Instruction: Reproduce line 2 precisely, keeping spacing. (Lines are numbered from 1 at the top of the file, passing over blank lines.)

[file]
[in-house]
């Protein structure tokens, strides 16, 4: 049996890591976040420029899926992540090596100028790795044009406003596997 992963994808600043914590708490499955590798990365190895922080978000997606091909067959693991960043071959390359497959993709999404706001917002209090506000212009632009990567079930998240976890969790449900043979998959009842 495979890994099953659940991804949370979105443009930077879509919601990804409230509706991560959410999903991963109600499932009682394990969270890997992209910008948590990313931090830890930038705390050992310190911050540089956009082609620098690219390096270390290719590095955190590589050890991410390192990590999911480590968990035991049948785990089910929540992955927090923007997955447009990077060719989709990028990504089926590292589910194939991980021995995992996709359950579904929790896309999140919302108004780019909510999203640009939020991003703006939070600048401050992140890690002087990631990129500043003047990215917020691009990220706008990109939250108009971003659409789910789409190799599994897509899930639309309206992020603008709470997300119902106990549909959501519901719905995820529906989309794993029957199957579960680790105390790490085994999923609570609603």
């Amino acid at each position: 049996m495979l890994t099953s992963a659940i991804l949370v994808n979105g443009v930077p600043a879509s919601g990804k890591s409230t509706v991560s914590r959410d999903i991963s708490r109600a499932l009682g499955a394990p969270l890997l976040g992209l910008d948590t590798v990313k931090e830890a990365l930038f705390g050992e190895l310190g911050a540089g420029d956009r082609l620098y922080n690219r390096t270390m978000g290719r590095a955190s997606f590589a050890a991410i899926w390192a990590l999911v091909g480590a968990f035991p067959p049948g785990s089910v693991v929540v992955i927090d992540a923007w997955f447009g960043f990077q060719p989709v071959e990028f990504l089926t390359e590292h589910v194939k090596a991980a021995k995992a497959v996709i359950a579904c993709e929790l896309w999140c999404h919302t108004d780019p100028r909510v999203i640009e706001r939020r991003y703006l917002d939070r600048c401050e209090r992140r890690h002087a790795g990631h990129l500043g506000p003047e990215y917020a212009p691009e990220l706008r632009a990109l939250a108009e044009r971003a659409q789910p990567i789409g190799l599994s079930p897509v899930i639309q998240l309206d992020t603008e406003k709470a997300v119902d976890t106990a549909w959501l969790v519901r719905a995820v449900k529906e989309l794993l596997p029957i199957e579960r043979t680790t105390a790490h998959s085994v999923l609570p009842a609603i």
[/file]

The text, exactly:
């Protein structure tokens, strides 16, 4: 049996890591976040420029899926992540090596100028790795044009406003596997 992963994808600043914590708490499955590798990365190895922080978000997606091909067959693991960043071959390359497959993709999404706001917002209090506000212009632009990567079930998240976890969790449900043979998959009842 495979890994099953659940991804949370979105443009930077879509919601990804409230509706991560959410999903991963109600499932009682394990969270890997992209910008948590990313931090830890930038705390050992310190911050540089956009082609620098690219390096270390290719590095955190590589050890991410390192990590999911480590968990035991049948785990089910929540992955927090923007997955447009990077060719989709990028990504089926590292589910194939991980021995995992996709359950579904929790896309999140919302108004780019909510999203640009939020991003703006939070600048401050992140890690002087990631990129500043003047990215917020691009990220706008990109939250108009971003659409789910789409190799599994897509899930639309309206992020603008709470997300119902106990549909959501519901719905995820529906989309794993029957199957579960680790105390790490085994999923609570609603």